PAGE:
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January 26, 1861: Santa Ana Mountains

January 26, 2011

Looking over Orange County from Santiago Peak, 12-23-1974

Orange County from Santiago Peak, Santa Ana Mountains; photo courtesy of Orange County Archives

Camp 10

[Today] we were up and breakfasted at dawn, and as soon as it was light enough we started. Professor Whitney carried barometer, hammer and bag, and canteen of water; I, a compass and tripod, level, spyglass, provisions, and another canteen. We had heard such big stories of animals that, by the advice of all, each carried a heavy revolver loaded with slugs, and a heavy bowie, for emergencies. We carried some bread, a little meat, and some panoli. This last is made by the Indians here, and is pulverized roasted corn—when mixed with some water and with some sugar is very refreshing as a drink, sustaining one as hardly anything else will, as we found that day. These, with a few other small items made up our burdens.


Santiago Peak and Modjeska Peak, Santa Ana Mountains; by desearls, on Flickr

We struck up the canyon a short distance. The granite sides were generally inaccessible, but at last we took up a slope exceedingly steep, some thirty-three degrees (the roof of an ordinary house is but twenty-three degrees). Vigorous climbing in due time brought us on a ridge, where the rising sun greeted us, first gilding the snowy peaks in the distance, and then flooding the valley below us in light and casting dark shadows in the canyons of the Temescal Range opposite. Several very steep slopes were surmounted until we gained a ridge at 2,200 or 2,500 feet, which runs laterally from the central chain. Here we found a few pine and fir trees. The chaparral became more dense, but by following the ridge we found in places a trail worn by deer and other animals. Tracks of deer, wildcats, and coyotes (small wolves), with their other traces, were numerous. Here we reached the highest point I had climbed to three days before, and we made it in a little over two hours.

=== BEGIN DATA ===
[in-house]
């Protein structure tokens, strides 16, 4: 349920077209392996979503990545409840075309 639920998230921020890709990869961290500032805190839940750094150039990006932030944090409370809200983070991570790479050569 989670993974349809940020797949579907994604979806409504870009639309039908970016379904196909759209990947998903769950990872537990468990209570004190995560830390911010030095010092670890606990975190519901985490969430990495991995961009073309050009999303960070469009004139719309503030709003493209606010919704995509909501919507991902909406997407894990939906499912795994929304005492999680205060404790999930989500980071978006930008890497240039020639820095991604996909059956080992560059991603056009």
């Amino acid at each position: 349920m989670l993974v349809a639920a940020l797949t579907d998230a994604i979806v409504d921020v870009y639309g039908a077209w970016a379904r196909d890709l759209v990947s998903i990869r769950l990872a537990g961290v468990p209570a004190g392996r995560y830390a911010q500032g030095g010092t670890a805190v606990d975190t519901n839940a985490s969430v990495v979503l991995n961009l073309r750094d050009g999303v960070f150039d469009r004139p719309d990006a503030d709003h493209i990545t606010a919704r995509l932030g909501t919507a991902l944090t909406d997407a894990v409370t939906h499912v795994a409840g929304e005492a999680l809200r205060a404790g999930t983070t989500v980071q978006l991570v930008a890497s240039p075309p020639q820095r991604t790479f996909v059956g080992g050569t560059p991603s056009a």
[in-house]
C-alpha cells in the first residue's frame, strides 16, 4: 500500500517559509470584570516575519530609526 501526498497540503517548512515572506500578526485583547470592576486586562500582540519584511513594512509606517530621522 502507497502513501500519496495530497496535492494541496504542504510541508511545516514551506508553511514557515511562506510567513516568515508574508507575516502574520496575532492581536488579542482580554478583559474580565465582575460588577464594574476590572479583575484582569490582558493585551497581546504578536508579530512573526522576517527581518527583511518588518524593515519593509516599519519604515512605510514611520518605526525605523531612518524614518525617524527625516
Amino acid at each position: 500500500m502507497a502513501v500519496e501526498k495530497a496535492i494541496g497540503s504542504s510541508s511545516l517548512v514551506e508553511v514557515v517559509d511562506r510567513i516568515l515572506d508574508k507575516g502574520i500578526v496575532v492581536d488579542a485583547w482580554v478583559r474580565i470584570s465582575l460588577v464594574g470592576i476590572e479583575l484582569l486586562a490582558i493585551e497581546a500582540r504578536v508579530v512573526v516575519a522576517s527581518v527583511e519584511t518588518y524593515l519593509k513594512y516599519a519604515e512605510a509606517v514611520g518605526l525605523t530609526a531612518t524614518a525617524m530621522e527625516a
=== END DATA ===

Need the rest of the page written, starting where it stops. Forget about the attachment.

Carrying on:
The sun came out hotter, thawing the frozen ground, making it slippery in places, and increasing our thirst—our canteens were often used. After another hour’s climbing I lost the plug to my canteen, so we stopped and mixed the water left in it with panoli, and after dispatching it and resting, felt decidedly refreshed and in fine climbing trim.

Now commenced the real hard work of our ascent. We had risen much over half the height to be gained, but in places we had to climb over cragged granite rocks, and then walk over a steep slippery slope of decomposing feldspar. The stones which were loosened by our feet went bounding away into the canyons sometimes hundreds of feet beneath. But the real difficulty was the chaparral, which in places seemed absolutely impenetrable—a tangled mass of stiff, interlaced, thorny shrubs. Sometimes we broke them down (our hatchet had been lost), sometimes tore through, sometimes crawled on our hands and knees a long distance. At one time nearly an hour was consumed in making probably sixty or eighty rods. I had rigged up an old pair of pants for the occasion, but they were “nowhere”—they were torn to shreds. My drawers “followed suit” and left my legs to the mercy of the thorns. I had to go ahead, as the Professor carried the barometer. His shirt fared as badly as my pants, but my shirt stood it with only a few tears.